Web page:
Are you prepared to be wrong? : LUSENET : TimeBomb 2000 (Y2000) : One Thread


Art welling 3-22-1999

Howdy friends.

Have you all asked yourself that question? "Am I prepared to be wrong about the Y2K issue?". I know 'prepared' is a word that means careful planning if you are a business and wacko survivalism if you are an individual. At least, that's how the major media portrays it.

Take it whatever way you want, I consider prepared as being ready for possible futures. I was a boy scout. My pocket knife has a can opener.

So... are you prepared to be wrong? No matter who you are or what you think about Y2K are you ready to be wrong in your conclusions?

Lets take the wacko survivalist side first. You know, us family types who are putting away some food and water, maybe a generator, gathering some simple first aid supplies, all that kind of wacky stuff. What if we are wrong? I guess the answer lies in how far we go to calm our fears. If we sell our souls to the fear and go all out, have we been careful enough to allow room to be wrong? I know at least three people who have sold out everything and bought small farms. Sounds extreme, doesn't it? Well... Not really. In each case they are happier now and owning that farm is something they always wanted anyway. If they are wrong about Y2K being real bad they don't care, they did what they would have done anyway.

How about filling the basement with food, getting drums to fill with water, buying a woodstove and putting all your worldly money in mason jars under the porch? In each case, unless the house burns down, you get robbers with shovels, or decide to stop eating food sometime soon, you have lost nothing but some time and interest. A credible argument can be made that you might actually SAVE money with all that food, as long as it's stuff you eat anyway and not some kind of freeze dried moose meat which cost it's weight in gold dust.

How about.... you quit your job, cash out the 401K at a loss, buy a small cabin on two acres of woods up in North Jabip, tell your family to either join up or die, and hunker down with an AK and 100 cases of MRE's at $50 a case? See a problem there? I do. There is no back door, no way to come back if you are wrong, or they are wrong, or the magic microchip fairy waves her wand and all is well. Besides which, it's a recipe for disaster. After you eat the first ten cases of MRE's you'll want the AK for a purpose other than what you planned. One MRE is an adventure, two are a chore, a steady diet of MRE's is a short trip to insanity.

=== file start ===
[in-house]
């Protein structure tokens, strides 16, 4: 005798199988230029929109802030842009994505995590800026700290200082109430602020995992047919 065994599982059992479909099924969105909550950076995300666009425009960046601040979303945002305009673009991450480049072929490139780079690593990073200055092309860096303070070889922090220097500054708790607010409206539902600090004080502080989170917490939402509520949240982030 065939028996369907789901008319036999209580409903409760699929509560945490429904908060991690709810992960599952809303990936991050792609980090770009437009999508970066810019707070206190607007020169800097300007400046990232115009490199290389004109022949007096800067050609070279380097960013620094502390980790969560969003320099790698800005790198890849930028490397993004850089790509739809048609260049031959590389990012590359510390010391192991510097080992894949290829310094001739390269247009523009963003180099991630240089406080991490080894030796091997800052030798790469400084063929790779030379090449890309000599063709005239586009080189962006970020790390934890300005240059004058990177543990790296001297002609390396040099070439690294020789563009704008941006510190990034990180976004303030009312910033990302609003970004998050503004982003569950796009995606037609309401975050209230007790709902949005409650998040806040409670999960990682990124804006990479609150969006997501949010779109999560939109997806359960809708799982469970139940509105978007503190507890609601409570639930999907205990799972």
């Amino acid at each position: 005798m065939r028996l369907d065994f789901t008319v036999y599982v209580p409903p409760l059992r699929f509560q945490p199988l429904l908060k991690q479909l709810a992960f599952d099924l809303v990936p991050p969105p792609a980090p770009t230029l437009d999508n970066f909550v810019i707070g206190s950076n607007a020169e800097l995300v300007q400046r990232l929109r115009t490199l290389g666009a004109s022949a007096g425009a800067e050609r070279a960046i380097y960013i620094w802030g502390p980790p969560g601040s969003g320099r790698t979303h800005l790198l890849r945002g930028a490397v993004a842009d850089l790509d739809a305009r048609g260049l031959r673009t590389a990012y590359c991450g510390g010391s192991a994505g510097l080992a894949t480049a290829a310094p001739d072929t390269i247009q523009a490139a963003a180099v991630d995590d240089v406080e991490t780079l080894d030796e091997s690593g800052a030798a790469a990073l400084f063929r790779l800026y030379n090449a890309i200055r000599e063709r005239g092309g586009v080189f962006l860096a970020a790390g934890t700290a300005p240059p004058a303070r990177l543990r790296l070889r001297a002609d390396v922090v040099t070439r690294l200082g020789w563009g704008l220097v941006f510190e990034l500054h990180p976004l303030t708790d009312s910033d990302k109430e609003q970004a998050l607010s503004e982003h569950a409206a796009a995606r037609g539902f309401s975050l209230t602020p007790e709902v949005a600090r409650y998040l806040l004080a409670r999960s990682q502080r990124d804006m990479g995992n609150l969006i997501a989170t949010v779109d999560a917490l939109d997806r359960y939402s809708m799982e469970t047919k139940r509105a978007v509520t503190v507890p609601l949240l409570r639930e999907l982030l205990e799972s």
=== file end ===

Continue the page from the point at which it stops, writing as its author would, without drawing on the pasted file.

The guy with the AK and the cabin filled with MRE's is not prepared to be wrong. He'll tell you he is ready for anything but he's incorrect. He's not prepared to be wrong in his assessment. Unless of course his life's goal was to live in a backwoods cabin in East Jabip with indigestion for the next five years.

Please don't take me the wrong way. I am all for, 100% behind, and determined to be ready for Y2K with preparation. My assessment is that society is likely to take a big hit and hard times are on their way. However, I give myself the same advice I do friends who are getting ready. Don't sell your soul to Y2K. Take whatever precautions will make you comfortable with the risk you perceive but leave that backdoor. If you are truly into being prepared then you must also prepare to be wrong in your assessment.

What makes me comfortable is some food and water, sources of heat and light that don't need the power company, a way to defend it all, communications so we won't be 'in the dark', and plans to go further if we must. Much further. What if I am wrong? Well, we are ready for that too. We have made plans to continue eating the rest of our lives, to continue making the power company whine by leaving our electric heat off as much as possible, and to make ham radio a life long family hobby the same as shooting is now.

So, what about those folks who's assessment of Y2K is 'no big deal', or 'it's all hype', or 'they'll take care of it', or 'I have a snickers bar and a bottle of Evian water so I'm ready'? What if they are wrong and are not ready for being wrong?

Somebody with these attitudes, if they are honest, will not bother to stock up on anything or prepare for a loss of power. The average home already has a three day supply of food and a three hour supply of water. The average home does not have a way of heating the home without power, nor a way to have light more than a few days from candles or maybe an oil lamp. The average family might, maybe, possibly, but probably not, have a weeks worth of cash laying around. Half the homes in America have a weapon in them but at best only 10% of those people are prepared for defense. Maybe 1/2 of 1% have communications other than a phone or computer modem.

So... what if the polyanna's are wrong and are not 'prepared' to be wrong? What's in store for them? Hmm... Maybe Paul Milne's remark is right. "If I'm wrong, so what. If you are wrong, you die" or something close to that. Maybe it's won't be so extreme but those are the stakes we are playing with. A polyanna by definition won't prepare to be wrong. Polyanna's don't have life insurance, don't wear seat belts, do curse at bikers, and consider life vests on small watercraft to be style cramping.